Mr. Carty: The Minister's introductory statement and the statistics he gave us were very gratifying. They reveal an improvement in the mortality rate of our people, on the whole. That is a trend for which the Minister can pardonably take credit. However, I do not think all the credit for that is due to the Department of Health or to the health services. Over the past decade, there have been considerable improvements in other aspects of our living that affect health. There has been a great improvement in housing. There has been an extension of sanitary services and there has been a general improvement in our standard of living. All these factors must have affected the trend to which the Minister made reference in his opening remarks.
I think the Minister proved conclusively that the moneys spent on health services, and the legislation which has been enacted in this House over the past ten or 11 years, have shown very good results in the saving of human lives and in an increased expectation of life. Indeed, I think the Minister surprised many of us when he told us we are budgeting in the coming year for an expenditure of £16,500,000 on health services.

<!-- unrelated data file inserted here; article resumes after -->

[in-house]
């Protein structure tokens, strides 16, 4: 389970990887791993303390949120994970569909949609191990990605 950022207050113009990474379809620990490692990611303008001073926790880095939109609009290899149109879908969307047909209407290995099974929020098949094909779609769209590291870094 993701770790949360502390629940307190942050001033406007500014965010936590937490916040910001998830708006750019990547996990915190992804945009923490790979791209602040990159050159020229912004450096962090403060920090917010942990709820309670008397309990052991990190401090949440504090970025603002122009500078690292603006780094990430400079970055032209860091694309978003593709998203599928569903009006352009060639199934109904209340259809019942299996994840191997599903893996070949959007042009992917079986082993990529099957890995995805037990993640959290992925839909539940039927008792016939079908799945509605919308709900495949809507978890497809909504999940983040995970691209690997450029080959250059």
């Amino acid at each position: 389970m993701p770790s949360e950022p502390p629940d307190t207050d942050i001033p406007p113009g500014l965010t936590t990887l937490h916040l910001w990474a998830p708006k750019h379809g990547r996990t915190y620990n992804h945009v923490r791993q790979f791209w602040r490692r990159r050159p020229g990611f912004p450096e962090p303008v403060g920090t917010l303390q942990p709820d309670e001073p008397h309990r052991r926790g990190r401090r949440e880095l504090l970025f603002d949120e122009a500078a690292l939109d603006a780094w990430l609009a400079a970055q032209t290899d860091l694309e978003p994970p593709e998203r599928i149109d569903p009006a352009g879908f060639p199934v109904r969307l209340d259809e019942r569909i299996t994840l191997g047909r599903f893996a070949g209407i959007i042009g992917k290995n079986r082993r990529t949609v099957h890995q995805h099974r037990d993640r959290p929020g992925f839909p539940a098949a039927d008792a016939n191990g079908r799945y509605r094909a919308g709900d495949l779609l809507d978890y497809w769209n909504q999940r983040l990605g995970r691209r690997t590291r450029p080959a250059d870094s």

This time last year, I referred to the health services in the county with which I am familiar, County Galway. In particular, I referred to our regional hospital there. I deplored a trend which I noticed, namely, the trend to crowd our regional hospital with beds and increase the capacity of that hospital beyond what was originally  laid down when the hospital was first occupied. I regret to say there has been no improvement but rather a deterioration in that regard, since this time last year.